Magazine article Russian Life

Out of Siberia

Magazine article Russian Life

Out of Siberia

Article excerpt

Russian-born director Andron Mikhalkov-Konchalovsky is probably best known for his television adaptation of Homer's Odyssey, which won an Emmy this year. His brother, Nikita Mikhalkov, is also famous in the West - though he lives in Russia - for directing Burnt by the Sun, which received the 1995 Oscar for Best Foreign Film. But few know that these men are the great-great grandsons of Vasily Surikov, the famous Russian painter whose works grace the walls of Moscow's Tretyakov Gallery.

Vasily Ivanovich Surikov (18481916) was born into a Cossack family in the Siberian town of Krasnoyarsk (literally, "red bank," from the pinkish-red clay that is found in this part of the Yenisey river). One of the artist's ancestors helped to found the town, and the family preserved its history with great care - so much so that the young artist sometimes had the impression that they were living in the past. Surikov would later recall that, in his parents' home, "the very air seemed ancient," and Cossack uniforms from the time of Catherine the Great were lovingly preserved in his grandfather's trunks. (The young artist remembered their unusual color well, for by his time, the color of the uniforms' cloth had changed from blue to green.)

His parents' house had an enormous influence on his work, forming a unique foreshortening of Surikov's perception of the world. As Surikov himself put it: "The rooms in our house were big and low. To me, as a youngster, the figures seemed huge. It's probably for this reason that I always tried in my paintings to either set the horizon very low or to make the background smaller so that the figure would seem larger." In this admission lies the key to understanding the composition of the most famous of his historical canvases. The well-known Russian artist Mikhail V. Nesterov wrote that in Surikov existed "a great prophet of the past, a man with the highest intellect side by side with a mischievous Cossack."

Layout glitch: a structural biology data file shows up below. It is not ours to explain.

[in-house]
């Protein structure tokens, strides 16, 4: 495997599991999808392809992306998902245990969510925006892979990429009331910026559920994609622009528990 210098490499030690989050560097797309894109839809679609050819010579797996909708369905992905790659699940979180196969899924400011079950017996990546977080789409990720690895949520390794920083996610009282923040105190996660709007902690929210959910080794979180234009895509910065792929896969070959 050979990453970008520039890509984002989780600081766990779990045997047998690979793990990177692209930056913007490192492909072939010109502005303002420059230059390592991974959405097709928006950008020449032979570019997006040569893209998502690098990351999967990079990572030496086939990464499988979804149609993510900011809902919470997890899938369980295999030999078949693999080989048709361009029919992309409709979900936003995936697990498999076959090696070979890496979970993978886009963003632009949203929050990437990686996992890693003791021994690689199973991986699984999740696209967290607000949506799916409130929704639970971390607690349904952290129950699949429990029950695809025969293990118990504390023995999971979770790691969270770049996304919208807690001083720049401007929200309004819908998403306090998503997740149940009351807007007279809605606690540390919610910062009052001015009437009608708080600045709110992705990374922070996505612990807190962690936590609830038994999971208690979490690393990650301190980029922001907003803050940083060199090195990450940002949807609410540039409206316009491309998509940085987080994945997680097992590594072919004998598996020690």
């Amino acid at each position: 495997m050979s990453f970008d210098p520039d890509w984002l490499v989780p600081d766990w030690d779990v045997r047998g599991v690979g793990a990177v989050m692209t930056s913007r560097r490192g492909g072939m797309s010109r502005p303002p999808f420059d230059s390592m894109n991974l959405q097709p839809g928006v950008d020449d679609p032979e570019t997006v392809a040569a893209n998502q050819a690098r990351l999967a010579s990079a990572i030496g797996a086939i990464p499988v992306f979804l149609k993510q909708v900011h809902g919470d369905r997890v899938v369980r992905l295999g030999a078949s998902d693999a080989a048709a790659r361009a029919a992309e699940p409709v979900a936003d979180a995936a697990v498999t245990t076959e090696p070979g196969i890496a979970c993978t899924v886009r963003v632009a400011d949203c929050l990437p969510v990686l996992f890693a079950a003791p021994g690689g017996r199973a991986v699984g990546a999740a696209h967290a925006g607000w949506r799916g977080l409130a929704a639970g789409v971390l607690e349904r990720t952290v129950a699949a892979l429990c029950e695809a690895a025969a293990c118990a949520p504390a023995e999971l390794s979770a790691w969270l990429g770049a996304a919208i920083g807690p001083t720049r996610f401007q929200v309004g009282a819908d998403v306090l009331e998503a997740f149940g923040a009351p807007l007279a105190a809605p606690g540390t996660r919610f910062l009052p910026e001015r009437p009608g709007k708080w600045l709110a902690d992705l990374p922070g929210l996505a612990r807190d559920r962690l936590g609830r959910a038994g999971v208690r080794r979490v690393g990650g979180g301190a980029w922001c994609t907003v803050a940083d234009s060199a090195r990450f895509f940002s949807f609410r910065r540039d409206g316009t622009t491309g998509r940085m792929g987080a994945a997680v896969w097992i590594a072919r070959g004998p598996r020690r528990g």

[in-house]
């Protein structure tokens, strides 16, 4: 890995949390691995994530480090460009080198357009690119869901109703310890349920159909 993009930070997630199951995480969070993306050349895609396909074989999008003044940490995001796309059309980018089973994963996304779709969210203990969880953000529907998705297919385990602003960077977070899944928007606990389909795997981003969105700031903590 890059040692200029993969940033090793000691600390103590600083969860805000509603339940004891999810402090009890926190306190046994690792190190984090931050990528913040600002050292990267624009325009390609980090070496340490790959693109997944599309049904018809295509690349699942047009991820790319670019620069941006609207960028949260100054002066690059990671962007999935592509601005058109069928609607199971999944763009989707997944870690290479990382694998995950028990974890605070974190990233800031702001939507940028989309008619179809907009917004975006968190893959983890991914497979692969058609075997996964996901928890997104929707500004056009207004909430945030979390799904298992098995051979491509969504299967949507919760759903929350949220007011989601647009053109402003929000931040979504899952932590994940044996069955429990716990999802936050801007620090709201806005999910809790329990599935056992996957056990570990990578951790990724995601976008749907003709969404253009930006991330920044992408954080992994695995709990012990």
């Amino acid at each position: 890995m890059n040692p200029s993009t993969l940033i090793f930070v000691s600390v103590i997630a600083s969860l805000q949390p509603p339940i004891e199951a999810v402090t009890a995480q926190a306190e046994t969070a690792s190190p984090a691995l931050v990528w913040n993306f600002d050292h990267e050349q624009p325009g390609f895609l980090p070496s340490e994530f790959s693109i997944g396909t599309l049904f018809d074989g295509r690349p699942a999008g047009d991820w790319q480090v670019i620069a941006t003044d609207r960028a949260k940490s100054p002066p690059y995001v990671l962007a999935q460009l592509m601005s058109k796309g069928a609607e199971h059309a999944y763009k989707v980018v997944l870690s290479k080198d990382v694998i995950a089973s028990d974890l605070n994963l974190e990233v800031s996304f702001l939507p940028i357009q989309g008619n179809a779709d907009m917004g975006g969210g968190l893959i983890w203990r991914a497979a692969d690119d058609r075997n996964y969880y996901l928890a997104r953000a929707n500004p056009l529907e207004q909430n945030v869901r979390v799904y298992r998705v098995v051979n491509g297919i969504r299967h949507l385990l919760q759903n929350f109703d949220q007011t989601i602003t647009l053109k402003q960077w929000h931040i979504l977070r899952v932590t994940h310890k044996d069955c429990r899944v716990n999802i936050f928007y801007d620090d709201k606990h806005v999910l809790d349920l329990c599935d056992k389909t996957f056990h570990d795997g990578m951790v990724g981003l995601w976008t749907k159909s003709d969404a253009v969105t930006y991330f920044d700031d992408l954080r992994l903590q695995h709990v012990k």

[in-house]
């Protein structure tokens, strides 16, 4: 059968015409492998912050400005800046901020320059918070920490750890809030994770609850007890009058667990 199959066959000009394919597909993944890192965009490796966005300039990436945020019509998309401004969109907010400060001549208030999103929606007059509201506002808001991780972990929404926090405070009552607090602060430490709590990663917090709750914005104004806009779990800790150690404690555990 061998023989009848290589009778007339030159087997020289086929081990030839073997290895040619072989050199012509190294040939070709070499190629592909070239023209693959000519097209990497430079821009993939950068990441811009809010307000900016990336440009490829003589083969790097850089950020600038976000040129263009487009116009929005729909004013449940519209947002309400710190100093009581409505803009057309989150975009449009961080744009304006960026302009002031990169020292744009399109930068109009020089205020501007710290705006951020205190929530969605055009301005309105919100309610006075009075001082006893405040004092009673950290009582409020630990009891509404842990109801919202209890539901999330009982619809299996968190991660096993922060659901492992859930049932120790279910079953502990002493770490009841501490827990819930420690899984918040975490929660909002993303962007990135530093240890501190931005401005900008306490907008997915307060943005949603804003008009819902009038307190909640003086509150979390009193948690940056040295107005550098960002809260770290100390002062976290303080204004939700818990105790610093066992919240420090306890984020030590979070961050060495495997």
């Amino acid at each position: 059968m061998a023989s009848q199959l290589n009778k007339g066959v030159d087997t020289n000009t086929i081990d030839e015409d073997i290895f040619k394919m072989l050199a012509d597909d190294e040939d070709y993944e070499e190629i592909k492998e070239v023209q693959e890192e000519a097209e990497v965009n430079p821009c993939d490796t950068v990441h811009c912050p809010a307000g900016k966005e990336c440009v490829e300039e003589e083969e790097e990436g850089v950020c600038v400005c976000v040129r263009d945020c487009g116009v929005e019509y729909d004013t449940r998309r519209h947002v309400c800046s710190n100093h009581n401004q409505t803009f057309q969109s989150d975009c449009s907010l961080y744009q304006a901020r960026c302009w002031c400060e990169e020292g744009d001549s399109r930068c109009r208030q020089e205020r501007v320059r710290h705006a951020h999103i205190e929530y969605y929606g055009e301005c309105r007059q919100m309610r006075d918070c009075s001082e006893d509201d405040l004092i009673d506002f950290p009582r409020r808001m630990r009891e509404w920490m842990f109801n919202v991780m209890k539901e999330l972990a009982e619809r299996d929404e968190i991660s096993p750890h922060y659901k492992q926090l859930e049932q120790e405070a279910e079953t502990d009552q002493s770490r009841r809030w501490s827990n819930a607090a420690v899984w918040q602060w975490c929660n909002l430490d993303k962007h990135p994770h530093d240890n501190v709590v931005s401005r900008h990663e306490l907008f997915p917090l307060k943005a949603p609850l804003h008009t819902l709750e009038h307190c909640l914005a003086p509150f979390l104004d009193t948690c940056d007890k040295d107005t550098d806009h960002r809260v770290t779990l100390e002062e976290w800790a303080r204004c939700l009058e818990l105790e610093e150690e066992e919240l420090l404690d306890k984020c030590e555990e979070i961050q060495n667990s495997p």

Poet and artist Maximilian Voloshin accurately observed that Surikov, "born in the 19th century, turned out to be a true modernist and a witness of those events that he tried to embody in his work." One of his ancestors, the esaul (Cossack captain) Surikov, together with the legendary Yermak (a 16th-century Cossack outlaw and explorer), conquered Siberia and passed on an indestructible love of freedom to future generations. The Surikov name is constantly encountered among the instigators of a whole range of mutinies and rebellions, including one that occurred in Krasnoyarsk.

As Voloshin wrote: "Over the course of three centuries, the Surikovs participated in the campaigns, exploits and mutinies of the Don and Siberian Cossacks, fermenting and boiling and defending in silence the historical experience that only at the end of the 19th century would come to light in Russian art in a range of works that are the only psychological document of the creative centrifugal force of Russian history." Up until 1825, the Surikovs remained simple Cossacks, and only after that year did they rise to officer rank, though they never lost their ties with ordinary Cossacks.

The artist's father was a sotnik (Cossack equivalent of a lieutenant) and died young of lung disease. In Vasily Surikov's best paintings, you can sense a genuine "cult of ancestors" and a deep spiritual relationship with the past. Surikov came face to face with tragedy early in life. In childhood, he twice witnessed executions, which at that time were carried out in public, and expressed this experience in one of his most famous paintings Morning of the Streltsy Execution.

He began painting young and worked hard. "I remember how I painted and nothing worked," the artist recalled. "I began to cry and my sister Katya consoled me: 'don't worry, it will turn out okay!' I began again and, sure enough, it did."

But Surikov would soon have more important things to worry about. After the death of his father, the family fell into poverty, and Vasily had to work constantly to earn money on the side. …

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